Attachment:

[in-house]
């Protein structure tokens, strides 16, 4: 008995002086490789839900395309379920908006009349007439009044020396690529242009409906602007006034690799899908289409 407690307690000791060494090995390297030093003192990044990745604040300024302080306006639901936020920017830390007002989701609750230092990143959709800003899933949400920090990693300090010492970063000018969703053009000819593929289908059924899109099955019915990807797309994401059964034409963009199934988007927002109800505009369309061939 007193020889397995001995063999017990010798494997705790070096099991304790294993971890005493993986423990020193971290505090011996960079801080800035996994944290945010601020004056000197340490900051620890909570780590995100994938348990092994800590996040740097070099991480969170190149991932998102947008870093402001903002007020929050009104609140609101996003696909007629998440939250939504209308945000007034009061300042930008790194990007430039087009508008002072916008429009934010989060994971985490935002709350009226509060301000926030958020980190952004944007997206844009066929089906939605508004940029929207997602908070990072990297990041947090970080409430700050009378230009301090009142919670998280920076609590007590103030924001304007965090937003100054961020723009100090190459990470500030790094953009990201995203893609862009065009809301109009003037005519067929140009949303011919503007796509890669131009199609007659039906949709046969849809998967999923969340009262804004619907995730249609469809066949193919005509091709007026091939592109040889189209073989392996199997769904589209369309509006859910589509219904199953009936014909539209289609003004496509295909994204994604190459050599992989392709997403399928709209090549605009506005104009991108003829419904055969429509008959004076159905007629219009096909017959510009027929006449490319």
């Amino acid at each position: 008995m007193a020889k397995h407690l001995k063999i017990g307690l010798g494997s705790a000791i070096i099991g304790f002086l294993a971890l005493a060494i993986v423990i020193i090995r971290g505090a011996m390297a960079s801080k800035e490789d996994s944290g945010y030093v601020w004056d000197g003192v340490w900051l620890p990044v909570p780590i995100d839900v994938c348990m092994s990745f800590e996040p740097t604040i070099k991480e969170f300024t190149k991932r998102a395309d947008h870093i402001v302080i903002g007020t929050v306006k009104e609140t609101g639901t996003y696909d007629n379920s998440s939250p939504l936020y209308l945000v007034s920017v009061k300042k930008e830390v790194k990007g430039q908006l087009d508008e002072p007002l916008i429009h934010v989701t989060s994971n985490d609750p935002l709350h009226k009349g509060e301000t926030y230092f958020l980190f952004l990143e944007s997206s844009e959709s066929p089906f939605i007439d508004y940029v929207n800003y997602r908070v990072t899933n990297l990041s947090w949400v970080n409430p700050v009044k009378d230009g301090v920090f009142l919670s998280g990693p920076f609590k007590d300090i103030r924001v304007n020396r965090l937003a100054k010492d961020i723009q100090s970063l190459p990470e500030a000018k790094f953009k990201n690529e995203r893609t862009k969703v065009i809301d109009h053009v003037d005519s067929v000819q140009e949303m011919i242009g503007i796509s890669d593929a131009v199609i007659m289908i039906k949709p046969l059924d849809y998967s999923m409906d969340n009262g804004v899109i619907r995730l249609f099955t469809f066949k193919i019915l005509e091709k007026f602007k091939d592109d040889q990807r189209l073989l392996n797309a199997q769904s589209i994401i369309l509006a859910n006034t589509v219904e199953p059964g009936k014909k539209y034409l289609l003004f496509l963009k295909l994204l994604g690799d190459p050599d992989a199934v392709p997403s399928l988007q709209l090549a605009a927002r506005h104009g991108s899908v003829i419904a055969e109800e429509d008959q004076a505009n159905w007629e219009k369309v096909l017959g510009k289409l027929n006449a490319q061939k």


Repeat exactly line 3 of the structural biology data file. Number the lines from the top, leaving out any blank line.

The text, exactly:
């Amino acid at each position: 008995m007193a020889k397995h407690l001995k063999i017990g307690l010798g494997s705790a000791i070096i099991g304790f002086l294993a971890l005493a060494i993986v423990i020193i090995r971290g505090a011996m390297a960079s801080k800035e490789d996994s944290g945010y030093v601020w004056d000197g003192v340490w900051l620890p990044v909570p780590i995100d839900v994938c348990m092994s990745f800590e996040p740097t604040i070099k991480e969170f300024t190149k991932r998102a395309d947008h870093i402001v302080i903002g007020t929050v306006k009104e609140t609101g639901t996003y696909d007629n379920s998440s939250p939504l936020y209308l945000v007034s920017v009061k300042k930008e830390v790194k990007g430039q908006l087009d508008e002072p007002l916008i429009h934010v989701t989060s994971n985490d609750p935002l709350h009226k009349g509060e301000t926030y230092f958020l980190f952004l990143e944007s997206s844009e959709s066929p089906f939605i007439d508004y940029v929207n800003y997602r908070v990072t899933n990297l990041s947090w949400v970080n409430p700050v009044k009378d230009g301090v920090f009142l919670s998280g990693p920076f609590k007590d300090i103030r924001v304007n020396r965090l937003a100054k010492d961020i723009q100090s970063l190459p990470e500030a000018k790094f953009k990201n690529e995203r893609t862009k969703v065009i809301d109009h053009v003037d005519s067929v000819q140009e949303m011919i242009g503007i796509s890669d593929a131009v199609i007659m289908i039906k949709p046969l059924d849809y998967s999923m409906d969340n009262g804004v899109i619907r995730l249609f099955t469809f066949k193919i019915l005509e091709k007026f602007k091939d592109d040889q990807r189209l073989l392996n797309a199997q769904s589209i994401i369309l509006a859910n006034t589509v219904e199953p059964g009936k014909k539209y034409l289609l003004f496509l963009k295909l994204l994604g690799d190459p050599d992989a199934v392709p997403s399928l988007q709209l090549a605009a927002r506005h104009g991108s899908v003829i419904a055969e109800e429509d008959q004076a505009n159905w007629e219009k369309v096909l017959g510009k289409l027929n006449a490319q061939k």